The receiver operating characteristic, or ROC, curve is a popular plot for simultaneously displaying the tradeoff between the true positive rate and the false positive rate for a binary classifier at different classification thresholds. The ROC curve dates back to World War II, when it was used initially to analyze radar signals and later in signal detection.
The overall performance of a classifier, summarized over all possible classification thresholds, is given by the area under the ROC curve, or AUC. An ideal ROC curve will hug the top left corner, indicating a high true positive rate and a low false positive rate; the larger the AUC the better the classifier. AUC represents the probability that the model ranks a random positive case higher than a random negative case. AUC ranges from 0 to 1, where an AUC of 0 indicates that the model got all predictions wrong while an AUC of 1 indicates that the model got all predictions right.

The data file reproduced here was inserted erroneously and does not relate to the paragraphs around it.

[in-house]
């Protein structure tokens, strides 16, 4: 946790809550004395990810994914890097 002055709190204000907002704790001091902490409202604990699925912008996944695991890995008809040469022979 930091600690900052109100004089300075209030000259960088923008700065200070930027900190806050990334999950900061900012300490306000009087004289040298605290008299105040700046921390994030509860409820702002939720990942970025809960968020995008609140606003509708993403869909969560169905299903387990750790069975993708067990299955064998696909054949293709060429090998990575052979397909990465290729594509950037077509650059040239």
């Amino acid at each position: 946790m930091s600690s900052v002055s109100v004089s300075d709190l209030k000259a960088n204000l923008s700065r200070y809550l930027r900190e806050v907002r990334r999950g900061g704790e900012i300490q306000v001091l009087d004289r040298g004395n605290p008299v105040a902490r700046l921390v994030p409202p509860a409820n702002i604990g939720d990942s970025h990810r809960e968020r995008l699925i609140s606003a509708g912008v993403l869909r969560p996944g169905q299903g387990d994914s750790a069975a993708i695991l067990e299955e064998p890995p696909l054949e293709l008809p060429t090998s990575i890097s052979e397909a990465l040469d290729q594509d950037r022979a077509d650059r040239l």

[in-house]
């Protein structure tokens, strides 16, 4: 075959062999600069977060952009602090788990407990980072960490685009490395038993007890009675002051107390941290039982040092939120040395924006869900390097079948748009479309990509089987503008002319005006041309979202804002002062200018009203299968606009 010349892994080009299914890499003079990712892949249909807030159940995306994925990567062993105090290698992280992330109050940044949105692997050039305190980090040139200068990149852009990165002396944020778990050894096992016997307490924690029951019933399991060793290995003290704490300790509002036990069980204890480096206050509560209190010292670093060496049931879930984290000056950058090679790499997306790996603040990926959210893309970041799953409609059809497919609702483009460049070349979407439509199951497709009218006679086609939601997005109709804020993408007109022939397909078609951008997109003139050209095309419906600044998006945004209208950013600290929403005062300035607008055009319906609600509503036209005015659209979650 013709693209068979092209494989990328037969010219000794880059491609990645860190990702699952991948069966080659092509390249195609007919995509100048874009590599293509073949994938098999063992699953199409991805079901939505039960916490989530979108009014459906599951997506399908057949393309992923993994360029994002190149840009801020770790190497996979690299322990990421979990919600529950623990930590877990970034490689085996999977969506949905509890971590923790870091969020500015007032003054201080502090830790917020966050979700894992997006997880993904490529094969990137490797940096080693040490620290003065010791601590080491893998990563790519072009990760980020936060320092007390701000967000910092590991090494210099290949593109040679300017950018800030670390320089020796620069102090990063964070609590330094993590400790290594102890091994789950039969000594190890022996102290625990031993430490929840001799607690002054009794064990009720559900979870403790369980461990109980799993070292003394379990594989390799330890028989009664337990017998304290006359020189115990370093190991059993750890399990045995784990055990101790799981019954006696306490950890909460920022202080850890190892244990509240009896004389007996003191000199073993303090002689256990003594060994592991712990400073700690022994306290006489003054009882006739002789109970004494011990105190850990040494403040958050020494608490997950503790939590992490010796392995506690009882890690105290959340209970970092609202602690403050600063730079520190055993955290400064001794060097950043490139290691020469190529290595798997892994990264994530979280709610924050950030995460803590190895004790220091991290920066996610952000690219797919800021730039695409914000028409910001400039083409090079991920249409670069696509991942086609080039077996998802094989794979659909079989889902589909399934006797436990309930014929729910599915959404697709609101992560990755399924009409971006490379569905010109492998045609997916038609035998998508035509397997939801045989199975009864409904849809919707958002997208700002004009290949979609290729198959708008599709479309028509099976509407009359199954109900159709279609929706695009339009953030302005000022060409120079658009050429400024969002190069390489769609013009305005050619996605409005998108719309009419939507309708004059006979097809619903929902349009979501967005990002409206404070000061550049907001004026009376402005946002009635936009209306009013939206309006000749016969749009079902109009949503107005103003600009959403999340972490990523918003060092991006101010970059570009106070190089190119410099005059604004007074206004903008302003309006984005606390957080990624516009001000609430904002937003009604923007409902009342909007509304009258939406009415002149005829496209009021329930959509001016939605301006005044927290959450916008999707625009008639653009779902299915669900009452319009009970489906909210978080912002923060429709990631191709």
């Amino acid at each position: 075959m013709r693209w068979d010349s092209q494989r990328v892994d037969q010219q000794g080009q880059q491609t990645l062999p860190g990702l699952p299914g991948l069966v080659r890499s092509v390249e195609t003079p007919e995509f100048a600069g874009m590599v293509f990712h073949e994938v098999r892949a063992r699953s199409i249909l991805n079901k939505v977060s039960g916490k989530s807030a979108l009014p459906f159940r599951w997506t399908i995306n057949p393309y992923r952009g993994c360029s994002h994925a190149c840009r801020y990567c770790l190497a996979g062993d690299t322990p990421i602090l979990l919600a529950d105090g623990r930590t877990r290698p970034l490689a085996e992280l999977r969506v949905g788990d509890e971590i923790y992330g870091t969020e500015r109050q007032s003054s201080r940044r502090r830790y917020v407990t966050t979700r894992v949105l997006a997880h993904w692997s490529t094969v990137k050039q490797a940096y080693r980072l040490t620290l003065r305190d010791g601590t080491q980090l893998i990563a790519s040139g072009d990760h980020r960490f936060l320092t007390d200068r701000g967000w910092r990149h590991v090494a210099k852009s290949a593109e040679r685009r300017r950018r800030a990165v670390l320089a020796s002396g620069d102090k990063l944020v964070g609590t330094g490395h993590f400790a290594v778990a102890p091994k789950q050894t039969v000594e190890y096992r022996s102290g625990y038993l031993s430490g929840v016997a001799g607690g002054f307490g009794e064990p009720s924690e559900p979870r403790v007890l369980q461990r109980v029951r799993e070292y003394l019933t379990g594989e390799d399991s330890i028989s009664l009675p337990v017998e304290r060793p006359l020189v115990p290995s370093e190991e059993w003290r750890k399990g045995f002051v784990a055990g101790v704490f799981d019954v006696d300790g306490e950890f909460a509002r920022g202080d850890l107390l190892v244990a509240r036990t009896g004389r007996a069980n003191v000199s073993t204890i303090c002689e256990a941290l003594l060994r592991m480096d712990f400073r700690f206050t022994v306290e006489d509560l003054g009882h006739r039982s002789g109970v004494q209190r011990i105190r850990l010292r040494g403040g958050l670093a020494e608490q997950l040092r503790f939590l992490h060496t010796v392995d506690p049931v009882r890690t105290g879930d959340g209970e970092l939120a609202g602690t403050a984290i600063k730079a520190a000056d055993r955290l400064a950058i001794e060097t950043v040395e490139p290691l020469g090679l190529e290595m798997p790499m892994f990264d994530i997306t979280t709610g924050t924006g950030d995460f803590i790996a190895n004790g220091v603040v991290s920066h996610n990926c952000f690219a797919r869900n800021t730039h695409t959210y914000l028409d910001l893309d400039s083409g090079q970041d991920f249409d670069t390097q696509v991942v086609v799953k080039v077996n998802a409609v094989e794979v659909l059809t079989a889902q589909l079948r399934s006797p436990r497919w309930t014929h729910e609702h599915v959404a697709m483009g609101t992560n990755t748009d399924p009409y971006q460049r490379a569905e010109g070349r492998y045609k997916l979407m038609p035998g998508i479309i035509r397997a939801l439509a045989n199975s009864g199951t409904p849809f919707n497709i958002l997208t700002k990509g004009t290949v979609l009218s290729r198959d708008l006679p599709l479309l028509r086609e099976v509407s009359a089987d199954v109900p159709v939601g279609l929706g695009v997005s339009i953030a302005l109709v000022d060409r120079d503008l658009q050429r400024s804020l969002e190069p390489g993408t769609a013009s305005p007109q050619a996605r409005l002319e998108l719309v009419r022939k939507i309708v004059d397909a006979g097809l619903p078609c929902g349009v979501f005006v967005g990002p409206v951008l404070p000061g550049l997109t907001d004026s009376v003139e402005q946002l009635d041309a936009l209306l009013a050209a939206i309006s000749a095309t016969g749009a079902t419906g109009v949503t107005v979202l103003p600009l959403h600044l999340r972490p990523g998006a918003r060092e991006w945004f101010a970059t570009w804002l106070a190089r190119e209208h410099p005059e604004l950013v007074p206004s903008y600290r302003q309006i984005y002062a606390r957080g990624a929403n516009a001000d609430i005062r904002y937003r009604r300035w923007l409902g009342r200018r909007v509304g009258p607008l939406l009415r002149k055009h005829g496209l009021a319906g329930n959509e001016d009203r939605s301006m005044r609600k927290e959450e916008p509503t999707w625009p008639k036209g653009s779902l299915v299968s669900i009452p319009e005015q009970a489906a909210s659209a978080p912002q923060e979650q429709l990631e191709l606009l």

As an important classification performance measure, ROC curves are useful for comparing different classifiers because they consider all possible thresholds. Additionally, the initial slope of the ROC curve indicates how quickly performance degrades down the ranked list of predictions.
An ROC curve can be plotted for every binary classification trained on the C3 AI Application Platform. The AUC can also be used as an evaluation criterion for an MLPipeline and can be used for hyperparameter optimization.